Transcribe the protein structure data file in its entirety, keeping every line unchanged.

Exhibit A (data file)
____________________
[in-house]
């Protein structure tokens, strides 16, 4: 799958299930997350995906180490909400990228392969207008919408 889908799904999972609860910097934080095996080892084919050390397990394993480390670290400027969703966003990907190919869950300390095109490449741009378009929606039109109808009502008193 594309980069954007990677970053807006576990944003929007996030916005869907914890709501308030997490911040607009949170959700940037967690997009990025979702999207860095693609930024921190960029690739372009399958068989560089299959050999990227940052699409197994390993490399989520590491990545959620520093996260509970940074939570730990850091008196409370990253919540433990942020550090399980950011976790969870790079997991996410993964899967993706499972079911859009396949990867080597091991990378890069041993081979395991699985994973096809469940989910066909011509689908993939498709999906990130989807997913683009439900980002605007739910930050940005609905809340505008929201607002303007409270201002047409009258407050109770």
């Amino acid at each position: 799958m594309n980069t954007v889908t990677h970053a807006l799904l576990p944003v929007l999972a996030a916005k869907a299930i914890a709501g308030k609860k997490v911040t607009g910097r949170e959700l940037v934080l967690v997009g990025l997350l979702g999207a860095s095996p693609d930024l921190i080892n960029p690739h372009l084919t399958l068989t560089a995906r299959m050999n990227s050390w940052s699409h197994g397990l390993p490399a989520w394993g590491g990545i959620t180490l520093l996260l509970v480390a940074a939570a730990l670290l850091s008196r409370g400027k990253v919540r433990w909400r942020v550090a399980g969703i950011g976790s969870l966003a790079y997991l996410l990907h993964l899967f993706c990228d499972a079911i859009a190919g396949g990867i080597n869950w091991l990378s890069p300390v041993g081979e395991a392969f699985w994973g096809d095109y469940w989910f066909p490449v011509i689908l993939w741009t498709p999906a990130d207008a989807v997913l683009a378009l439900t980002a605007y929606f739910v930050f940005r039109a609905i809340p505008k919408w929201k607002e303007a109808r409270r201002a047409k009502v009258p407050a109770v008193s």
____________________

[in-house]
């Protein structure tokens, strides 16, 4: 799958299930997350995906180490909400990228392969207008919408 889908799904999972609860910097934080095996080892084919050390397990394993480390670290400027969703966003990907190919869950300390095109490449741009378009929606039109109808009502008193 594309980069954007990677970053807006576990944003929007996030916005869907914890709501308030997490911040607009949170959700940037967690997009990025979702999207860095693609930024921190960029690739372009399958068989560089299959050999990227940052699409197994390993490399989520590491990545959620520093996260509970940074939570730990850091008196409370990253919540433990942020550090399980950011976790969870790079997991996410993964899967993706499972079911859009396949990867080597091991990378890069041993081979395991699985994973096809469940989910066909011509689908993939498709999906990130989807997913683009439900980002605007739910930050940005609905809340505008929201607002303007409270201002047409009258407050109770």
């Amino acid at each position: 799958m594309n980069t954007v889908t990677h970053a807006l799904l576990p944003v929007l999972a996030a916005k869907a299930i914890a709501g308030k609860k997490v911040t607009g910097r949170e959700l940037v934080l967690v997009g990025l997350l979702g999207a860095s095996p693609d930024l921190i080892n960029p690739h372009l084919t399958l068989t560089a995906r299959m050999n990227s050390w940052s699409h197994g397990l390993p490399a989520w394993g590491g990545i959620t180490l520093l996260l509970v480390a940074a939570a730990l670290l850091s008196r409370g400027k990253v919540r433990w909400r942020v550090a399980g969703i950011g976790s969870l966003a790079y997991l996410l990907h993964l899967f993706c990228d499972a079911i859009a190919g396949g990867i080597n869950w091991l990378s890069p300390v041993g081979e395991a392969f699985w994973g096809d095109y469940w989910f066909p490449v011509i689908l993939w741009t498709p999906a990130d207008a989807v997913l683009a378009l439900t980002a605007y929606f739910v930050f940005r039109a609905i809340p505008k919408w929201k607002e303007a109808r409270r201002a047409k009502v009258p407050a109770v008193s």